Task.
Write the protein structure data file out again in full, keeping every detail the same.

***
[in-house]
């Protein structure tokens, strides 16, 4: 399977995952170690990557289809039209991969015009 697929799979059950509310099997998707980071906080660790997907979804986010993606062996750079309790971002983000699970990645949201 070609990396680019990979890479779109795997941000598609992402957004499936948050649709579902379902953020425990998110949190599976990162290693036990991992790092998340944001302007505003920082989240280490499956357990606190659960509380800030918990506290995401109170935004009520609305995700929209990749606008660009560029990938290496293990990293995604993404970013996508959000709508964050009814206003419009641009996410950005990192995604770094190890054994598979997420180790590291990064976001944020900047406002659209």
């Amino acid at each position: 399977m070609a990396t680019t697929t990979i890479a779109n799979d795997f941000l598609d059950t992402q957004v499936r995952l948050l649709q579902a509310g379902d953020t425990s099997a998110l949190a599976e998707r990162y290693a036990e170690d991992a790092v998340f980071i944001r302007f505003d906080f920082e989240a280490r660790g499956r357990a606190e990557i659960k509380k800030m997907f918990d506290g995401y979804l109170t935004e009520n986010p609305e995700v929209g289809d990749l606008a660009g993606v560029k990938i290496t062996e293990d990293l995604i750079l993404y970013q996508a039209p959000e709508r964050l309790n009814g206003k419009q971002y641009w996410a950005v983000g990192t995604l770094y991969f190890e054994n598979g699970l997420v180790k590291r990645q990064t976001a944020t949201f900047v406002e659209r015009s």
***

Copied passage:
[in-house]
């Protein structure tokens, strides 16, 4: 399977995952170690990557289809039209991969015009 697929799979059950509310099997998707980071906080660790997907979804986010993606062996750079309790971002983000699970990645949201 070609990396680019990979890479779109795997941000598609992402957004499936948050649709579902379902953020425990998110949190599976990162290693036990991992790092998340944001302007505003920082989240280490499956357990606190659960509380800030918990506290995401109170935004009520609305995700929209990749606008660009560029990938290496293990990293995604993404970013996508959000709508964050009814206003419009641009996410950005990192995604770094190890054994598979997420180790590291990064976001944020900047406002659209």
């Amino acid at each position: 399977m070609a990396t680019t697929t990979i890479a779109n799979d795997f941000l598609d059950t992402q957004v499936r995952l948050l649709q579902a509310g379902d953020t425990s099997a998110l949190a599976e998707r990162y290693a036990e170690d991992a790092v998340f980071i944001r302007f505003d906080f920082e989240a280490r660790g499956r357990a606190e990557i659960k509380k800030m997907f918990d506290g995401y979804l109170t935004e009520n986010p609305e995700v929209g289809d990749l606008a660009g993606v560029k990938i290496t062996e293990d990293l995604i750079l993404y970013q996508a039209p959000e709508r964050l309790n009814g206003k419009q971002y641009w996410a950005v983000g990192t995604l770094y991969f190890e054994n598979g699970l997420v180790k590291r990645q990064t976001a944020t949201f900047v406002e659209r015009s």